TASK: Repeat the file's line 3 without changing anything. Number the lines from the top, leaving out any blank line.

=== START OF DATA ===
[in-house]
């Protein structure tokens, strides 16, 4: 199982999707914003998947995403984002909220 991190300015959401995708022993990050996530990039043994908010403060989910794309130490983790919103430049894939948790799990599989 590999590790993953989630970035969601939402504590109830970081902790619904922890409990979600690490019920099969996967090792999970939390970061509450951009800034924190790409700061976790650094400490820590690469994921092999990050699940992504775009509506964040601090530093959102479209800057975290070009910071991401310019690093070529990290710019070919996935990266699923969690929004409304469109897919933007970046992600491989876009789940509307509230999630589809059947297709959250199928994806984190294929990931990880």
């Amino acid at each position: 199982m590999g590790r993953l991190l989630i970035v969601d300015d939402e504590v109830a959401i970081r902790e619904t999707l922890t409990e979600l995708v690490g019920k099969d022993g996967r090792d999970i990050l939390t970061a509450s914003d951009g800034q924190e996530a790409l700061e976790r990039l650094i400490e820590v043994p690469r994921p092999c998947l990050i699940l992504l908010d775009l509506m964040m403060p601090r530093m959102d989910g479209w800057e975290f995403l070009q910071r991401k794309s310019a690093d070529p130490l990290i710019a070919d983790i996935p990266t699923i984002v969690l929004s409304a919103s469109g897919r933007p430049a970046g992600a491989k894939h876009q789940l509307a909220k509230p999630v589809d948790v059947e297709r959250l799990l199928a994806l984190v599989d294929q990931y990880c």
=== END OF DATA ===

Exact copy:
């Amino acid at each position: 199982m590999g590790r993953l991190l989630i970035v969601d300015d939402e504590v109830a959401i970081r902790e619904t999707l922890t409990e979600l995708v690490g019920k099969d022993g996967r090792d999970i990050l939390t970061a509450s914003d951009g800034q924190e996530a790409l700061e976790r990039l650094i400490e820590v043994p690469r994921p092999c998947l990050i699940l992504l908010d775009l509506m964040m403060p601090r530093m959102d989910g479209w800057e975290f995403l070009q910071r991401k794309s310019a690093d070529p130490l990290i710019a070919d983790i996935p990266t699923i984002v969690l929004s409304a919103s469109g897919r933007p430049a970046g992600a491989k894939h876009q789940l509307a909220k509230p999630v589809d948790v059947e297709r959250l799990l199928a994806l984190v599989d294929q990931y990880c």